Null – The server will not resume the session.

Cipher Suite: The strongest cipher that both the client and server support. If there are no such suite available, the communication drops with the “handshake failure” alert.
 Compression Algorithm: The compression algorithm none supported or used as of 20 May, 2016).

Server Certificate: The certificate contains the public for the domain. The client checks the name of the server and the public key in the certificate to authenticate the server.

Server Key Exchange: When the public key algorithm does not provide the public key, the server creates and sends a temporary key to the client.

Client Certificate Request: This is required when the server needs to verify the client’s authentication (e.g. banking using your mobile app).

Server Hello Done: This message indicates that the server is finished and awaiting a response from the client.
Client Response to Server

Client Certificate: If the server sent a Client Certificate Request, the client sends its certificate containing its public key to the server for the client authentication.

Client Key Exchange: 
There are two components:
The client computes the session key using both random values and then encrypt it using the public key.
This message will also include the protocol version. The server will verify that it matches the original value sent in the client hello message. This measure guards against rollback attacks. Rollback attacks work by manipulating the message in order to cause the server and the client to use a less secure, earlier version of the protocol.

Certificate Verify: This message is created by encrypting all messages upto this point using the client’s private key only if the client sent a Client Certificate to the server. The server verifies the client using the public key of the client.

Change Cipher Spec: This message notifies the server that all messages that follow the Client Finished (as mentioned next) message will be encrypted using the keys and algorithms just negotiated.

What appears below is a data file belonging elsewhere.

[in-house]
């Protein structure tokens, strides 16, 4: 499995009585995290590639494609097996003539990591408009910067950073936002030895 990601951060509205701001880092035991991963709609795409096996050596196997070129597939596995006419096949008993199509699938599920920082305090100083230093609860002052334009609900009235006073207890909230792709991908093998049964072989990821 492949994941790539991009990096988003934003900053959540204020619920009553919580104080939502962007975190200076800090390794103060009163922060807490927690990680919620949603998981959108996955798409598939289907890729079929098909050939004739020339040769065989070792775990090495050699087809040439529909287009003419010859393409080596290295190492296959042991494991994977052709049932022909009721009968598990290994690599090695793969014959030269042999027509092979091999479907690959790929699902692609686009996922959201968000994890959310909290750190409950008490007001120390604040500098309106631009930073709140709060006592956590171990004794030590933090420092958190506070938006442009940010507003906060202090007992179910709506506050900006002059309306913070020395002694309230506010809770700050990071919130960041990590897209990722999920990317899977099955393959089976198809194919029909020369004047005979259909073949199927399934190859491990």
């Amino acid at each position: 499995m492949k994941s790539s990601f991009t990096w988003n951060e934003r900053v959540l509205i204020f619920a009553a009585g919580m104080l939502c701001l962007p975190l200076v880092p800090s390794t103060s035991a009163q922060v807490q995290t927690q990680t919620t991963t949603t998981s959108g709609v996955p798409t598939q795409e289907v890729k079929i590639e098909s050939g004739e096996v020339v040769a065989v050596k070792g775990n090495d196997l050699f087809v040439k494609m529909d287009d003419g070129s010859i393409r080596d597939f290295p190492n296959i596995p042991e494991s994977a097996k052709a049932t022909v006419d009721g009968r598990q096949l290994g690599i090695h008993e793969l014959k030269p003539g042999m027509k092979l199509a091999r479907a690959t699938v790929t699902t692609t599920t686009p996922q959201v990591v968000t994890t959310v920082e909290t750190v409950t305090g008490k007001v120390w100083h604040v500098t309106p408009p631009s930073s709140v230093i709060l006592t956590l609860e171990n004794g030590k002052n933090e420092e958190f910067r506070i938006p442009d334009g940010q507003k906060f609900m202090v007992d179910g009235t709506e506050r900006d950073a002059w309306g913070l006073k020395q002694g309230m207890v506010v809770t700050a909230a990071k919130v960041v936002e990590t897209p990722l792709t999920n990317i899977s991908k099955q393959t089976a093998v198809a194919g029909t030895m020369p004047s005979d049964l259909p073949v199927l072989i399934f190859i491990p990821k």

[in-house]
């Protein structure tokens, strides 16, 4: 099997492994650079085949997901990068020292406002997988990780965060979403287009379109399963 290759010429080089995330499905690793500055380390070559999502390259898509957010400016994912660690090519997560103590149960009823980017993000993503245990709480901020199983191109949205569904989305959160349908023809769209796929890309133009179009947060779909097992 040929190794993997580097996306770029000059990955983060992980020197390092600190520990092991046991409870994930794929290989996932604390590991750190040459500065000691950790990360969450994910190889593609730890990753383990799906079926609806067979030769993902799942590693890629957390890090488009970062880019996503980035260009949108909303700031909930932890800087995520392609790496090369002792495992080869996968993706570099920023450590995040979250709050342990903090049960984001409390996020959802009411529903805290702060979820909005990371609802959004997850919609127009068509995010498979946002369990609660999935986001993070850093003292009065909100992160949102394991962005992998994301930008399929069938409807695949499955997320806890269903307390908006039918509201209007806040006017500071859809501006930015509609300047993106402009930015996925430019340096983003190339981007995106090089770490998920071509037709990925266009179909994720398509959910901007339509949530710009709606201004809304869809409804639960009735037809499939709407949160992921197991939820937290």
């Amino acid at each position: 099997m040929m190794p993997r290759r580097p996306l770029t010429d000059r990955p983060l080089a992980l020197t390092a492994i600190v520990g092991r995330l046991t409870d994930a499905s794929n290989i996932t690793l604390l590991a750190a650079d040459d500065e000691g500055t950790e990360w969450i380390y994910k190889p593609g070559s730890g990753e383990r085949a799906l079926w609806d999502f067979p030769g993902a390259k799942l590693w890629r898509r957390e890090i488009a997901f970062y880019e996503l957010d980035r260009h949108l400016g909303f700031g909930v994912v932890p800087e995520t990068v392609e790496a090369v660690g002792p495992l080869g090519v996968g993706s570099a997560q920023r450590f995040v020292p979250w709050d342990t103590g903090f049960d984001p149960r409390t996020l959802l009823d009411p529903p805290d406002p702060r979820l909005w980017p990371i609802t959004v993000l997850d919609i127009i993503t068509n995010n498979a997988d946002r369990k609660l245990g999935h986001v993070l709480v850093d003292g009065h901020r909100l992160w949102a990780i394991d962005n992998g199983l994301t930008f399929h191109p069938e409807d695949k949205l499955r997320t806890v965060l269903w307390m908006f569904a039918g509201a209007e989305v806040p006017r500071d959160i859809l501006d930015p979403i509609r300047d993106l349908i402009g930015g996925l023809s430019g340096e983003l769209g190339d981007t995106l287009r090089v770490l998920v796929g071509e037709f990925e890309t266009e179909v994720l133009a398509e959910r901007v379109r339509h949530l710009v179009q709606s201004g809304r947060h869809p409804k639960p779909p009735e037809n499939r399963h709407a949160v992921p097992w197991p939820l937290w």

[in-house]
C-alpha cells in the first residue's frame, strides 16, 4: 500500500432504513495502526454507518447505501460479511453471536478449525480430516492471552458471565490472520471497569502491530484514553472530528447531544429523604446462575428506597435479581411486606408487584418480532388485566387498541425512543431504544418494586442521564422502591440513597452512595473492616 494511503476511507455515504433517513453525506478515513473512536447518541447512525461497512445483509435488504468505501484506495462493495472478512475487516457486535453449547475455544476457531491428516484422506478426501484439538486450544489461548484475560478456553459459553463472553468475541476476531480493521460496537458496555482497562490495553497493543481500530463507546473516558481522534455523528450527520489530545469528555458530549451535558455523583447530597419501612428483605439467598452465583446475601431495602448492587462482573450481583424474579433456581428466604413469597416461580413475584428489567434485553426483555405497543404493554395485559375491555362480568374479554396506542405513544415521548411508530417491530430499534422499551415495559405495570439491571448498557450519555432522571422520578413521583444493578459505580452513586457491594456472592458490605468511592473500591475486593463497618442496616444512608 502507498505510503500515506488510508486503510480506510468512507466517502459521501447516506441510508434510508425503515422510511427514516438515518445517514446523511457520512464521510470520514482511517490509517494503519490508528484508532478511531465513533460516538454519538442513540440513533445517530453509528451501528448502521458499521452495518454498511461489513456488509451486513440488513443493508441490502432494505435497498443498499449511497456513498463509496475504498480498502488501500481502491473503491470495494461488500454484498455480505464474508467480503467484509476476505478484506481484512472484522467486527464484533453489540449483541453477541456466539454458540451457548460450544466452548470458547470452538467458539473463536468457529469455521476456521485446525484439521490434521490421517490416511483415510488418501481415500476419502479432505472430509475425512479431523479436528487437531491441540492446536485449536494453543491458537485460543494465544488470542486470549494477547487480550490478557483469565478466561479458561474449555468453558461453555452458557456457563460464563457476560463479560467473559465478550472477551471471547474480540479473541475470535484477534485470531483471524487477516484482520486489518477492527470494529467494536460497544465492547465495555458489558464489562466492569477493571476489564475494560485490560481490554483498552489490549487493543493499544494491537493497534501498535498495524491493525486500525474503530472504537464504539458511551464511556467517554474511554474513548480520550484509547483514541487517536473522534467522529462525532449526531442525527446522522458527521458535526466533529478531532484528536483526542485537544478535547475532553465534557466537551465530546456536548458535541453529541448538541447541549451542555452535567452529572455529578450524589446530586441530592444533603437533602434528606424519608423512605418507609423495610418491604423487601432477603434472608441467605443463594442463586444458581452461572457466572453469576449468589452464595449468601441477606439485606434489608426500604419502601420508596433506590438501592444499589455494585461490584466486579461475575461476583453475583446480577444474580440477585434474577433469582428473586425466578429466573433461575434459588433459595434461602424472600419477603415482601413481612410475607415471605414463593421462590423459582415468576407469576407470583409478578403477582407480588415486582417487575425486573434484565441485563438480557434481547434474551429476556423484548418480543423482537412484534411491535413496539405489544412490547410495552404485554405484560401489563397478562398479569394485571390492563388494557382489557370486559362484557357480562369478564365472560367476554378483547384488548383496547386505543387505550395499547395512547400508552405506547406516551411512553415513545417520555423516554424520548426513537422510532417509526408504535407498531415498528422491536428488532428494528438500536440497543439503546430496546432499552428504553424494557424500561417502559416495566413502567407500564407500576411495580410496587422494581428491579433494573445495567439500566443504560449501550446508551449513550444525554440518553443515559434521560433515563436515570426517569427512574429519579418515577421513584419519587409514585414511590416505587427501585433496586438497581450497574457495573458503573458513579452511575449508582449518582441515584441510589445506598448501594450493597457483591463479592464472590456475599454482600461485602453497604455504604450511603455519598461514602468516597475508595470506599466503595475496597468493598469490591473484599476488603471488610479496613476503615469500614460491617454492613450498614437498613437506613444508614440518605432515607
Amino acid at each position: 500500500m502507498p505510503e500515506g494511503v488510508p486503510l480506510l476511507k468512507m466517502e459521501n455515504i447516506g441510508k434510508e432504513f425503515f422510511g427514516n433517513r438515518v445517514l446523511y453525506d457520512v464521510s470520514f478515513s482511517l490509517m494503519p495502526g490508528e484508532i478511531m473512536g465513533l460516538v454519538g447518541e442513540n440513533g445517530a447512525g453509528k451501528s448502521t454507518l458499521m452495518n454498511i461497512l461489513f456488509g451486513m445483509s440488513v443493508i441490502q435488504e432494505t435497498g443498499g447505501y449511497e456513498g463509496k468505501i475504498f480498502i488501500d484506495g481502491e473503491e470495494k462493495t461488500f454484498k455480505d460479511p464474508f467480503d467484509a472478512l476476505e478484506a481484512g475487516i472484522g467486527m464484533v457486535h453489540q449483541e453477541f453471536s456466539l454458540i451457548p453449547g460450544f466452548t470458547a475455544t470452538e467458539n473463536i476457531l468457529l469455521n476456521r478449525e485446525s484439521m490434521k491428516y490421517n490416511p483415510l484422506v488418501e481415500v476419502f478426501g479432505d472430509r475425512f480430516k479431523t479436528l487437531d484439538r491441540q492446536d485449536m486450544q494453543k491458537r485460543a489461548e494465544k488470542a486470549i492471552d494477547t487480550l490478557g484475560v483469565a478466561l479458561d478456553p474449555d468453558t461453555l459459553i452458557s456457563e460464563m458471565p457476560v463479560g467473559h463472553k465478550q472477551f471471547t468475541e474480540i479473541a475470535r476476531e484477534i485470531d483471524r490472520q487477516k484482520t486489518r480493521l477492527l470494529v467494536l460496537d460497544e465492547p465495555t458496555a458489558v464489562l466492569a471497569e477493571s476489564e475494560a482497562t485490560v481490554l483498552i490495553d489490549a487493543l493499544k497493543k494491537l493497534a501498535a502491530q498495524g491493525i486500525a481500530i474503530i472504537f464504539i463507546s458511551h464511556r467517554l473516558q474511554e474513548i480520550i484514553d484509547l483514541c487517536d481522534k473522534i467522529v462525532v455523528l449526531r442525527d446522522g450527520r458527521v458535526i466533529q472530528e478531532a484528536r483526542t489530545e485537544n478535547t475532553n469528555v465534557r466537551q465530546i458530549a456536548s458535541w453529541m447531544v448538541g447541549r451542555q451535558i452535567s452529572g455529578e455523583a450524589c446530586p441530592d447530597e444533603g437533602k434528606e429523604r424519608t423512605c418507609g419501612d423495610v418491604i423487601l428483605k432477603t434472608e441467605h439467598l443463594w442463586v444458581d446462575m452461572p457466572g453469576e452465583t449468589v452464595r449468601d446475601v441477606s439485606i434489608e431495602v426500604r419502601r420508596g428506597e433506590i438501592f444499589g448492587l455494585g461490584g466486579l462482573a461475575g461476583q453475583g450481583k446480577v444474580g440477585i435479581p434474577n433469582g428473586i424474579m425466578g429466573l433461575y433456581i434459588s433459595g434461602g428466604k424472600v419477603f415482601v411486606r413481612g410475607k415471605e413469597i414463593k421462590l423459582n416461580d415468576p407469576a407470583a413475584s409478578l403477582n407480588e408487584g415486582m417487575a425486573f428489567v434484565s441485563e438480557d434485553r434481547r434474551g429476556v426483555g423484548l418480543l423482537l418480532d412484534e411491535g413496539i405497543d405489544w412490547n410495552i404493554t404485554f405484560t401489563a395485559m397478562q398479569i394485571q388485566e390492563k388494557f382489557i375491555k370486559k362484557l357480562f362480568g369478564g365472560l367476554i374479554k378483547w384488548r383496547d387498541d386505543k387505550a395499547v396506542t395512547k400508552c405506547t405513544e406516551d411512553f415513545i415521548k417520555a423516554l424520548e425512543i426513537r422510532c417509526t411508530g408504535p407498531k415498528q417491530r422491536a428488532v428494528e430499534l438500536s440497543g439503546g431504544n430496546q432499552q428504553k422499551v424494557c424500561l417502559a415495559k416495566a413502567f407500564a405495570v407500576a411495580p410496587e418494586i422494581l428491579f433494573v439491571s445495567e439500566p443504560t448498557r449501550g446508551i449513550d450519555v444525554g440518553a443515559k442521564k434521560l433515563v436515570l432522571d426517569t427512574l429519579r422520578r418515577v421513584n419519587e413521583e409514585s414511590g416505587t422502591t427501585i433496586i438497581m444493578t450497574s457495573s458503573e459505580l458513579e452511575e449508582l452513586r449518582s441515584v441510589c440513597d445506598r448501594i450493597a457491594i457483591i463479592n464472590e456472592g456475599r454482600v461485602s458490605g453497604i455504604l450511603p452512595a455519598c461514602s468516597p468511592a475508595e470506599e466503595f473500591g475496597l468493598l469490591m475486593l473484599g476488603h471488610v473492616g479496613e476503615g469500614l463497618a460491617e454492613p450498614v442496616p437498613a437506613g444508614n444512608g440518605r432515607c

Client Finished: This message is created by encrypting all messages upto this point using the server’s public key to provide further authentication of the client.

Server Final Response to Client

Change Cipher Spec Message: 
This message notifies the client that the server will begin encrypting messages with the keys just negotiated.

Server Finished Message: 
This message is created by encrypting all messages upto this point using the session key. For added security, the encrypted message is further encrypted using the message authentication code (MAC).
If the client is able to successfully decrypt this message and validate the contained hashes, it is assured that the SSL/TLS handshake was successful.

Because public key encryption technique takes a lot of processing power, they are only used during the SSL Handshake to create a symmetric session key. In the above discussion, I mentioned the session key creation only once by the client. But the server also creates the session key locally and it must match with the session key generated by the client. After the secure connection is made, the session key is used to encrypt all transmitted data.

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[2] OpenSSL. 2003.

[3] SSL/TLS in Detail – TechNet – Microsoft. 2015

[4] Message authentication code – Wikipedia, the free encyclopedia. 2011.

[5] Public-key cryptography – Wikipedia, the free encyclopedia. 2011.

[6] What Is SSL (Secure Sockets Layer)? | 2005.